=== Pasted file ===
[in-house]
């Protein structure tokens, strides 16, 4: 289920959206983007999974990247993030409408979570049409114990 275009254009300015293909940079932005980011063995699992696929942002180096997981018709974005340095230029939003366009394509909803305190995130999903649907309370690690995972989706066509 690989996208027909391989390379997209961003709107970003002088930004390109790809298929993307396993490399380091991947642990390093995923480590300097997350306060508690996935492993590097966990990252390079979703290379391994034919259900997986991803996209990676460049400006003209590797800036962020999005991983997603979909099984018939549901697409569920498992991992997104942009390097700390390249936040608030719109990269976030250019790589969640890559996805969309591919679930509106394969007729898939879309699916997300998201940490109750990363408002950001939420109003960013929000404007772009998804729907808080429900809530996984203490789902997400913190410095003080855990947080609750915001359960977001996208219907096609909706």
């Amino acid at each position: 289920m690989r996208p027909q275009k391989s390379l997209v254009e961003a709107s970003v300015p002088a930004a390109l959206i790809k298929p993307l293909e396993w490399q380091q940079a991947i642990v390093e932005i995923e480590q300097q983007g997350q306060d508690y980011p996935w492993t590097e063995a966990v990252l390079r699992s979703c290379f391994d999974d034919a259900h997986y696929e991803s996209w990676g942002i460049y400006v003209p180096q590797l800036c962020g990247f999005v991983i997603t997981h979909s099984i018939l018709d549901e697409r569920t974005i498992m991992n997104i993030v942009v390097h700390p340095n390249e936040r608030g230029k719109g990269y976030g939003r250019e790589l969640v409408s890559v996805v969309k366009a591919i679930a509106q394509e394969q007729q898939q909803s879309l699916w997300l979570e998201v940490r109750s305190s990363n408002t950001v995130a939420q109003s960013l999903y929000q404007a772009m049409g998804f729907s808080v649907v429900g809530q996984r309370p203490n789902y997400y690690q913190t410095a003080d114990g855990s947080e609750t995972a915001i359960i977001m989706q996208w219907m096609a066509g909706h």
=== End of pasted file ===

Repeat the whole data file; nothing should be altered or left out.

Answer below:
[in-house]
């Protein structure tokens, strides 16, 4: 289920959206983007999974990247993030409408979570049409114990 275009254009300015293909940079932005980011063995699992696929942002180096997981018709974005340095230029939003366009394509909803305190995130999903649907309370690690995972989706066509 690989996208027909391989390379997209961003709107970003002088930004390109790809298929993307396993490399380091991947642990390093995923480590300097997350306060508690996935492993590097966990990252390079979703290379391994034919259900997986991803996209990676460049400006003209590797800036962020999005991983997603979909099984018939549901697409569920498992991992997104942009390097700390390249936040608030719109990269976030250019790589969640890559996805969309591919679930509106394969007729898939879309699916997300998201940490109750990363408002950001939420109003960013929000404007772009998804729907808080429900809530996984203490789902997400913190410095003080855990947080609750915001359960977001996208219907096609909706």
């Amino acid at each position: 289920m690989r996208p027909q275009k391989s390379l997209v254009e961003a709107s970003v300015p002088a930004a390109l959206i790809k298929p993307l293909e396993w490399q380091q940079a991947i642990v390093e932005i995923e480590q300097q983007g997350q306060d508690y980011p996935w492993t590097e063995a966990v990252l390079r699992s979703c290379f391994d999974d034919a259900h997986y696929e991803s996209w990676g942002i460049y400006v003209p180096q590797l800036c962020g990247f999005v991983i997603t997981h979909s099984i018939l018709d549901e697409r569920t974005i498992m991992n997104i993030v942009v390097h700390p340095n390249e936040r608030g230029k719109g990269y976030g939003r250019e790589l969640v409408s890559v996805v969309k366009a591919i679930a509106q394509e394969q007729q898939q909803s879309l699916w997300l979570e998201v940490r109750s305190s990363n408002t950001v995130a939420q109003s960013l999903y929000q404007a772009m049409g998804f729907s808080v649907v429900g809530q996984r309370p203490n789902y997400y690690q913190t410095a003080d114990g855990s947080e609750t995972a915001i359960i977001m989706q996208w219907m096609a066509g909706h």